Jump to content

Photography tips


hungrych
 Share

Recommended Posts

I'll take a stab at this one having owned a wedding/portrait studio for ten years. I'm not familiar with the Canon A520 specifically, but I'm guessing it's a point & shoot camera. In general, the more control you have over your camera (shutter/aperature), the better. Point and shoots usually set the exposure for you, often with less than great results. Several things about taking photos of headphones - turn off your on-camera flash, that will almost always result in poor looking photos. Use either diffused daylight from a window (direct sun is not good), or a lamp of some sorts. You want the light to sweep across the headphone to create hightlights and shadows in your photo (flat light is less appealling). Digital cameras don't like too much contrast (difference between the highlights and shadows) so try filling in some of the shadow with a white piece of cardboard if the shadow areas look black. If you use an incandescent lamp or flourescent for your light source, make sure to set your camera's white balance to match. Each of these sources have a different color temperature from daylight. The background of your photo should be simple and contrasting from the subject. This way, the viewers eye's will fall on the subject and not be distracted by the background. Remember that the higher ISO (film speed) that you set, the more grainy your photo will appear. In general, use the fastest ISO possible with the light you have available. Take several photos from different angles and focal lengths. For hand-held shooting, try to stay at 1/40 of a second or more to avoid blurring. You can shoot at slower shutter speeds if you use a wider lens setting, zooming the camera all the way in will require a higher shutter speed. Hope this helps some.

Link to comment
Share on other sites

I'll take a stab at this one having owned a wedding/portrait studio for ten years. I'm not familiar with the Canon A520 specifically, but I'm guessing it's a point & shoot camera. In general, the more control you have over your camera (shutter/aperature), the better. Point and shoots usually set the exposure for you, often with less than great results. Several things about taking photos of headphones - turn off your on-camera flash, that will almost always result in poor looking photos. Use either diffused daylight from a window (direct sun is not good), or a lamp of some sorts. You want the light to sweep across the headphone to create hightlights and shadows in your photo (flat light is less appealling). Digital cameras don't like too much contrast (difference between the highlights and shadows) so try filling in some of the shadow with a white piece of cardboard if the shadow areas look black. If you use an incandescent lamp or flourescent for your light source, make sure to set your camera's white balance to match. Each of these sources have a different color temperature from daylight. The background of your photo should be simple and contrasting from the subject. This way, the viewers eye's will fall on the subject and not be distracted by the background. Remember that the higher ISO (film speed) that you set, the more grainy your photo will appear. In general, use the fastest ISO possible with the light you have available. Take several photos from different angles and focal lengths. For hand-held shooting, try to stay at 1/40 of a second or more to avoid blurring. You can shoot at slower shutter speeds if you use a wider lens setting, zooming the camera all the way in will require a higher shutter speed. Hope this helps some.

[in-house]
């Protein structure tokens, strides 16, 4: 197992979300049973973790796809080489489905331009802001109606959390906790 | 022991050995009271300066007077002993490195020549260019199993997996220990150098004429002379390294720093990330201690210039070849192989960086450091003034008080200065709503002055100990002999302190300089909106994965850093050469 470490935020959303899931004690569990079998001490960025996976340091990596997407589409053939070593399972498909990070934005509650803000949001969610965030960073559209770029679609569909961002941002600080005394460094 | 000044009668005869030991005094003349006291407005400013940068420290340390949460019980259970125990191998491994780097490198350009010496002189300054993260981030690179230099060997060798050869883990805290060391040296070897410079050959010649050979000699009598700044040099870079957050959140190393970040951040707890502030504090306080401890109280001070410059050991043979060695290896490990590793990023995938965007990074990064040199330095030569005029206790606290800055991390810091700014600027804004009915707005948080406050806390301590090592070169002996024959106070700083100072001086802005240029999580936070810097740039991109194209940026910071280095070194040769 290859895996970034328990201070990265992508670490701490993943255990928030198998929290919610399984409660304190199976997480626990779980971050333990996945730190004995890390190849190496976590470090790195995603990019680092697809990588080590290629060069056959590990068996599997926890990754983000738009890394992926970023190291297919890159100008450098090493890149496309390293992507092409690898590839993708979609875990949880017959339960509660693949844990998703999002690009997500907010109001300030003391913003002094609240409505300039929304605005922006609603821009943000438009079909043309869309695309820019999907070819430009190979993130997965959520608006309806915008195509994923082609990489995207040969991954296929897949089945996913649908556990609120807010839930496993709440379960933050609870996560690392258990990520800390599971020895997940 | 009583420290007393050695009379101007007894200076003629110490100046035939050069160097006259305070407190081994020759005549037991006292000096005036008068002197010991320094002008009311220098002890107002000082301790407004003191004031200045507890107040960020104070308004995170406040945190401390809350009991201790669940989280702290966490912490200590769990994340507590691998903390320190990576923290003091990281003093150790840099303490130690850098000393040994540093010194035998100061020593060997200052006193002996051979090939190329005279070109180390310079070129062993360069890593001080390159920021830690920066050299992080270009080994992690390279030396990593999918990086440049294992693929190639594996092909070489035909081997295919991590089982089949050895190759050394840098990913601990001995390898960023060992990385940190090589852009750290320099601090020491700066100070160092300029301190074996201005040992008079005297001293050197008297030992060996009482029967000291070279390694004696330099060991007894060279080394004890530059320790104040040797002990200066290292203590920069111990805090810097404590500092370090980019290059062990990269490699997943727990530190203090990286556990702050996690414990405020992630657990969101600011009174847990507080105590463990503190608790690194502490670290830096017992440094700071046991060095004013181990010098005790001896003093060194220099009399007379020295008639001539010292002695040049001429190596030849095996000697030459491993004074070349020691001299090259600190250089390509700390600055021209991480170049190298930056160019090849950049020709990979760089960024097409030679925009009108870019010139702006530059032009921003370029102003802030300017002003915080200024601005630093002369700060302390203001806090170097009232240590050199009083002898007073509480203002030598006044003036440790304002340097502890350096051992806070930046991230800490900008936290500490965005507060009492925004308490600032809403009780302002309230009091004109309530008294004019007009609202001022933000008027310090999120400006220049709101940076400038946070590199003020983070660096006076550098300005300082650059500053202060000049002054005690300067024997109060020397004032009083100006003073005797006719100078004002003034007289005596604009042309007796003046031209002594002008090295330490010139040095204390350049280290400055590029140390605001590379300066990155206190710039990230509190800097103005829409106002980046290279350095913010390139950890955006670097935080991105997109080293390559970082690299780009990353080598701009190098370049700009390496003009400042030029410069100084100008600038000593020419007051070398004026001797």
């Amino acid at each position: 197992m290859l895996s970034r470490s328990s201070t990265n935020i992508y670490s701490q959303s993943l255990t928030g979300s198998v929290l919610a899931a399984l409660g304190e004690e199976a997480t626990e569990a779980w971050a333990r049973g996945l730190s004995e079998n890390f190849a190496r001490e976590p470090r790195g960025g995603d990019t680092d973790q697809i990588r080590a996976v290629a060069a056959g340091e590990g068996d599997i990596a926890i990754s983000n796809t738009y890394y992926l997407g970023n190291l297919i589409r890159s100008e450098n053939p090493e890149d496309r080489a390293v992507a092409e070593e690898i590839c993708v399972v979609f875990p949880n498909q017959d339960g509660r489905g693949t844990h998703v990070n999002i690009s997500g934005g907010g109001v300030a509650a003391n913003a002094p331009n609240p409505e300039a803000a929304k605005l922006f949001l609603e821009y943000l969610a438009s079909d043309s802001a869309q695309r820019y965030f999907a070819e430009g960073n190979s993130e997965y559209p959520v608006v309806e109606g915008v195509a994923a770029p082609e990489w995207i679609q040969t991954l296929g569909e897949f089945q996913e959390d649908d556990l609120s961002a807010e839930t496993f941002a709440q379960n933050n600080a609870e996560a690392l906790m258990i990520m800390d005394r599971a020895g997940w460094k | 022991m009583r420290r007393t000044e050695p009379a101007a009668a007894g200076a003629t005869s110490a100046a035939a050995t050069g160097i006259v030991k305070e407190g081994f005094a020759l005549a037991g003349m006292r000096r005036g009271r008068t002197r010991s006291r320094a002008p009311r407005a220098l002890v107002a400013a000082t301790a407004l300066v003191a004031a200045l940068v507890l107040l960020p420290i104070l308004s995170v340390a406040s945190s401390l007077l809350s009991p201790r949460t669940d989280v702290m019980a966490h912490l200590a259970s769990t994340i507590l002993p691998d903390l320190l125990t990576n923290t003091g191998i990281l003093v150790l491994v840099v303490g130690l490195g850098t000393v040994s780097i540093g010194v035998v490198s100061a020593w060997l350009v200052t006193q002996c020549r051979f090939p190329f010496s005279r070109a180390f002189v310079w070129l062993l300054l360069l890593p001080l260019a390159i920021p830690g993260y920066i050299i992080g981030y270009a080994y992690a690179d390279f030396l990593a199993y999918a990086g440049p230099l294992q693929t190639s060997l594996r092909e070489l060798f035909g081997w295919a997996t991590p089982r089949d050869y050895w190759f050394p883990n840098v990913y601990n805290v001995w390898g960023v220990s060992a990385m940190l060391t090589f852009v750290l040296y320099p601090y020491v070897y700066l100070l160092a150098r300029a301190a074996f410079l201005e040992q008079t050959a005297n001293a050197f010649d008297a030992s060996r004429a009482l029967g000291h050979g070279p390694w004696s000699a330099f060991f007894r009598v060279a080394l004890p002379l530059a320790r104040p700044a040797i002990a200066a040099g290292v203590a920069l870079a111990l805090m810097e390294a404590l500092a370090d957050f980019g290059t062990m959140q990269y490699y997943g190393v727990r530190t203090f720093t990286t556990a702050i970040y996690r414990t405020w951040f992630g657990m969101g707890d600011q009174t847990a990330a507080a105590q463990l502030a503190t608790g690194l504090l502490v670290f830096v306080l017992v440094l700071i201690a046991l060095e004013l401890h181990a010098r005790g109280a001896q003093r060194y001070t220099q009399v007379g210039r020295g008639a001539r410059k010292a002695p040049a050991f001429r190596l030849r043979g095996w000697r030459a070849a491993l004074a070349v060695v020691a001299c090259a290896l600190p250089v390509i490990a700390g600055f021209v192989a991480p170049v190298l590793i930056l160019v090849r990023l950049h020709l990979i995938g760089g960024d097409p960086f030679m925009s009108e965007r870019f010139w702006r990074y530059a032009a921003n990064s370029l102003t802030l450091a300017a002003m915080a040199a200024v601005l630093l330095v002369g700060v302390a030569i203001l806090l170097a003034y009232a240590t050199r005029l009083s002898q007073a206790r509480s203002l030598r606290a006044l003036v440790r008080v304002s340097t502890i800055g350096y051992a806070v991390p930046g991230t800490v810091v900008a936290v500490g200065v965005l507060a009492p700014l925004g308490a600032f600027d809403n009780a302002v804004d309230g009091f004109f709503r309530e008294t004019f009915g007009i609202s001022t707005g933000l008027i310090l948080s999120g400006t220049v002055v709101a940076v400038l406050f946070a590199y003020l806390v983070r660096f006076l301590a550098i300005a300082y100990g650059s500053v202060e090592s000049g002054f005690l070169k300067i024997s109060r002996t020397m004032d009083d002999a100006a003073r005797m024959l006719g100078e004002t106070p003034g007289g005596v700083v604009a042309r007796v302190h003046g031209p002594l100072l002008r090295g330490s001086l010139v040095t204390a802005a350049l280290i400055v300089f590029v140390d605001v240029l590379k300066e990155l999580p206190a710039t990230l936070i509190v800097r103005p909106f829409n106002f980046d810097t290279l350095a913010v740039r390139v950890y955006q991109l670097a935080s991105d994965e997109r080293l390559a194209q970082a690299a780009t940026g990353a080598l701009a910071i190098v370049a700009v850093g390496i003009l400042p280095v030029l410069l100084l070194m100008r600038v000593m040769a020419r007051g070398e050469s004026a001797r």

Thanks! I guess I really need to read the camera manual to figure out the settings. I bought a point and shoot since it's supposed to be easier to use for somebody like me, who isn't an avid photographer or anything, but now I'm kind of getting into the whole thing.

Link to comment
Share on other sites

The fun of photography is learning to control the camera to get the result you want. Ansel Adams envisioned the final photo in his head before ever taking the picture and had the skills to manipulate the camera, developing and printing to create what he wanted. I think that digital is even more fun than film, since the results are instant. Digital makes it a lot easier (and cheaper) to experiment with new ideas and shoot as much as you like. The basic principals of photography though have not changed with the advent of digital. The rules of exposure and composition remain the same.

Link to comment
Share on other sites

Join the conversation

You can post now and register later. If you have an account, sign in now to post with your account.

Guest
Reply to this topic...

×   Pasted as rich text.   Paste as plain text instead

  Only 75 emoji are allowed.

×   Your link has been automatically embedded.   Display as a link instead

×   Your previous content has been restored.   Clear editor

×   You cannot paste images directly. Upload or insert images from URL.

 Share

×
×
  • Create New...